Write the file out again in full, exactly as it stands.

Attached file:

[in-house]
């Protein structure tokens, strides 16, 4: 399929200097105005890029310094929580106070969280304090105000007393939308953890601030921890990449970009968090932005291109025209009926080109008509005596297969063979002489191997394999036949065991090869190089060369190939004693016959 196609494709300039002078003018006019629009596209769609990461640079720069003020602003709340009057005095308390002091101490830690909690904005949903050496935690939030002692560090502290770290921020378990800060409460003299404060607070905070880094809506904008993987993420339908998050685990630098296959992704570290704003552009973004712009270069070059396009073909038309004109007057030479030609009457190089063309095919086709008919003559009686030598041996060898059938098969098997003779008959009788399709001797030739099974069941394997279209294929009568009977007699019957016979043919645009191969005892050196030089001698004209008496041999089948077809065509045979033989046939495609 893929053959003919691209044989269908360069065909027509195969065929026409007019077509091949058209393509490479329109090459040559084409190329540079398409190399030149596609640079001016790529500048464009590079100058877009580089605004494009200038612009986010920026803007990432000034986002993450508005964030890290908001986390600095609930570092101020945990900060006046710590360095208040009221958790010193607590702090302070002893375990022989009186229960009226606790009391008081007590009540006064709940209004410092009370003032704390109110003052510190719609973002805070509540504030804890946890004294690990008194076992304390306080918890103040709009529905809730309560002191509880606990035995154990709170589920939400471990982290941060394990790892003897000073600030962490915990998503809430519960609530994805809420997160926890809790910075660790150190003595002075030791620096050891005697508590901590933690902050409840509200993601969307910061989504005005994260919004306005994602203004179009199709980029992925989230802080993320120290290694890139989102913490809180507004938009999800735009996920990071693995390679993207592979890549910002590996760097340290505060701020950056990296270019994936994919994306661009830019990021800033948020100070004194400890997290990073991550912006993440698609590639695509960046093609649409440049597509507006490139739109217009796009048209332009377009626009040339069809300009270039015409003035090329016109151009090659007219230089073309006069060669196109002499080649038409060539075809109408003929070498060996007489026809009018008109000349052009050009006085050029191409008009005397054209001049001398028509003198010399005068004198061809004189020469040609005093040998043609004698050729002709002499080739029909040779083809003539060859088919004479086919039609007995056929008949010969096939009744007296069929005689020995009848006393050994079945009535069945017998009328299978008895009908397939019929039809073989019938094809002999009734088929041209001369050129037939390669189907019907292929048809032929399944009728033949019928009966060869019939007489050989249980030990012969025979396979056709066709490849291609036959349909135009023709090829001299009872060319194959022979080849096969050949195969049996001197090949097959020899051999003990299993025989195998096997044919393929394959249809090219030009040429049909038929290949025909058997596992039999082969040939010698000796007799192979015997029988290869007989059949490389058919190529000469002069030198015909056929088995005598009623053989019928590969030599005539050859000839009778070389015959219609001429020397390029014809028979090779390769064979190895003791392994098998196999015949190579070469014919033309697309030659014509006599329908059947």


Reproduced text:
[in-house]
């Protein structure tokens, strides 16, 4: 399929200097105005890029310094929580106070969280304090105000007393939308953890601030921890990449970009968090932005291109025209009926080109008509005596297969063979002489191997394999036949065991090869190089060369190939004693016959 196609494709300039002078003018006019629009596209769609990461640079720069003020602003709340009057005095308390002091101490830690909690904005949903050496935690939030002692560090502290770290921020378990800060409460003299404060607070905070880094809506904008993987993420339908998050685990630098296959992704570290704003552009973004712009270069070059396009073909038309004109007057030479030609009457190089063309095919086709008919003559009686030598041996060898059938098969098997003779008959009788399709001797030739099974069941394997279209294929009568009977007699019957016979043919645009191969005892050196030089001698004209008496041999089948077809065509045979033989046939495609 893929053959003919691209044989269908360069065909027509195969065929026409007019077509091949058209393509490479329109090459040559084409190329540079398409190399030149596609640079001016790529500048464009590079100058877009580089605004494009200038612009986010920026803007990432000034986002993450508005964030890290908001986390600095609930570092101020945990900060006046710590360095208040009221958790010193607590702090302070002893375990022989009186229960009226606790009391008081007590009540006064709940209004410092009370003032704390109110003052510190719609973002805070509540504030804890946890004294690990008194076992304390306080918890103040709009529905809730309560002191509880606990035995154990709170589920939400471990982290941060394990790892003897000073600030962490915990998503809430519960609530994805809420997160926890809790910075660790150190003595002075030791620096050891005697508590901590933690902050409840509200993601969307910061989504005005994260919004306005994602203004179009199709980029992925989230802080993320120290290694890139989102913490809180507004938009999800735009996920990071693995390679993207592979890549910002590996760097340290505060701020950056990296270019994936994919994306661009830019990021800033948020100070004194400890997290990073991550912006993440698609590639695509960046093609649409440049597509507006490139739109217009796009048209332009377009626009040339069809300009270039015409003035090329016109151009090659007219230089073309006069060669196109002499080649038409060539075809109408003929070498060996007489026809009018008109000349052009050009006085050029191409008009005397054209001049001398028509003198010399005068004198061809004189020469040609005093040998043609004698050729002709002499080739029909040779083809003539060859088919004479086919039609007995056929008949010969096939009744007296069929005689020995009848006393050994079945009535069945017998009328299978008895009908397939019929039809073989019938094809002999009734088929041209001369050129037939390669189907019907292929048809032929399944009728033949019928009966060869019939007489050989249980030990012969025979396979056709066709490849291609036959349909135009023709090829001299009872060319194959022979080849096969050949195969049996001197090949097959020899051999003990299993025989195998096997044919393929394959249809090219030009040429049909038929290949025909058997596992039999082969040939010698000796007799192979015997029988290869007989059949490389058919190529000469002069030198015909056929088995005598009623053989019928590969030599005539050859000839009778070389015959219609001429020397390029014809028979090779390769064979190895003791392994098998196999015949190579070469014919033309697309030659014509006599329908059947």